Cher Public

Nixon in preview

nixon_in_chinaThere were a disproportionate number of young people at the Met today—even younger than me, which is really young. That made me happy and smile while filing in line to enter the auditorium. Hopefully this is the next generation of undying fans and queens about to plunge into a “new” world of opera spearheaded by John AdamsNixon in China from the 80s: a MET premiere no less!

But let’s get to the dish of this dress.  Read more »


kaufmann_gheorghiuI saw the final dress rehearsal of Adriana Lecouvreur at the Royal Opera House on Monday this week, and I think I have never seen the place so crowded for such an event. No wonder, for here was a cast you might dream of, in a highly finished piece of work mounted by one of our finest directors, shown without any perceptible hitch. Read more »

Edgar Allan Nouveau

Edgar_Allan_Poe_by_VallottonA painter’s nightmares of death start to become real. A man’s lover dies of a flesh-eating plague and inhabits the body of a new young fling. A TV news anchor finds herself on the other side of the headlines, drowning in the Holland Tunnel. If Edgar Allan Poe were alive today, these are the operas he might have written.  Read more »

Gettin’ Ligeti Wit It

When invited to participate in a discourse on artistic standards (hello, internet!), it’s easy — pleasurable, even — for an aesthete to bray about “the fall.” Where are the true heldentenors? Your kingdom for a Callas! (Or a Stratas, or a Rysanek!) And might the public, at long last, deserve a stable of directors who possess the good sense to avoid both the trope-y familiar as well as the ill-advised pathways of, ugh, the modern?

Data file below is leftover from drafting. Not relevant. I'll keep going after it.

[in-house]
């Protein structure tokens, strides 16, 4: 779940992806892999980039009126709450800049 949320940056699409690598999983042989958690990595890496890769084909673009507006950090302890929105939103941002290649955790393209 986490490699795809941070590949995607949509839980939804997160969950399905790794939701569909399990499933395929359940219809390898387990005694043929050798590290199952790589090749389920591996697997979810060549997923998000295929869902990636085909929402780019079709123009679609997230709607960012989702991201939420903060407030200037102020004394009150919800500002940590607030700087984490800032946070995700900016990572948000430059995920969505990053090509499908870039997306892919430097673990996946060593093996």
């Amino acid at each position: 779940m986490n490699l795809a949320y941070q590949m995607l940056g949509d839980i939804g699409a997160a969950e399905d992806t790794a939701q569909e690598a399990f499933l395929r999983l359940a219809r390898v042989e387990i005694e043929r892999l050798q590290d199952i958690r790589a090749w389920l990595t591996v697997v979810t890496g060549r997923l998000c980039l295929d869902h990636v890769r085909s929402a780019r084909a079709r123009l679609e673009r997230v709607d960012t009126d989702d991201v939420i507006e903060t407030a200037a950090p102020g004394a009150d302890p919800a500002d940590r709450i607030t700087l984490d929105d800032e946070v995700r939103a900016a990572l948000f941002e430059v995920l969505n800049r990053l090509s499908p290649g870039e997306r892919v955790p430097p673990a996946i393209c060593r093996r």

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Confection on a Dance Floor

La Cieca breathlessly offers you a sneak preview of one of this spring’s most eagerly awaited CDs. 

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A glimpse of Il mondo della luna, the Gotham Chamber Opera production opening tonight at NYC’s Hayden Planetarium.

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Gualtier tells “Tales”

So, I was asking my friends with Met Opera insider connections about the new Hoffmann production directed by Bartlett Sher. Seemingly conceived under an unlucky star, this production first lost two of its four heroines when Anna Netrebko decided not sing Olympia and Giulietta but kept Antonia and also Stella, leaving the dramaturgy somewhat lopsided.

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The premiere of Hugo Weisgall’s 1993 Esther at New York City Opera occupied my mind for several days – though maybe not for the best reasons.  As I wrote earlier, it is a work that emanates, belatedly, from what might be called The Twelve-Tone Industrial Complex, that uptown conservatory lobby of the 1950s and 60s, which was based on a widely-held notion that Tonality Is Dead. 

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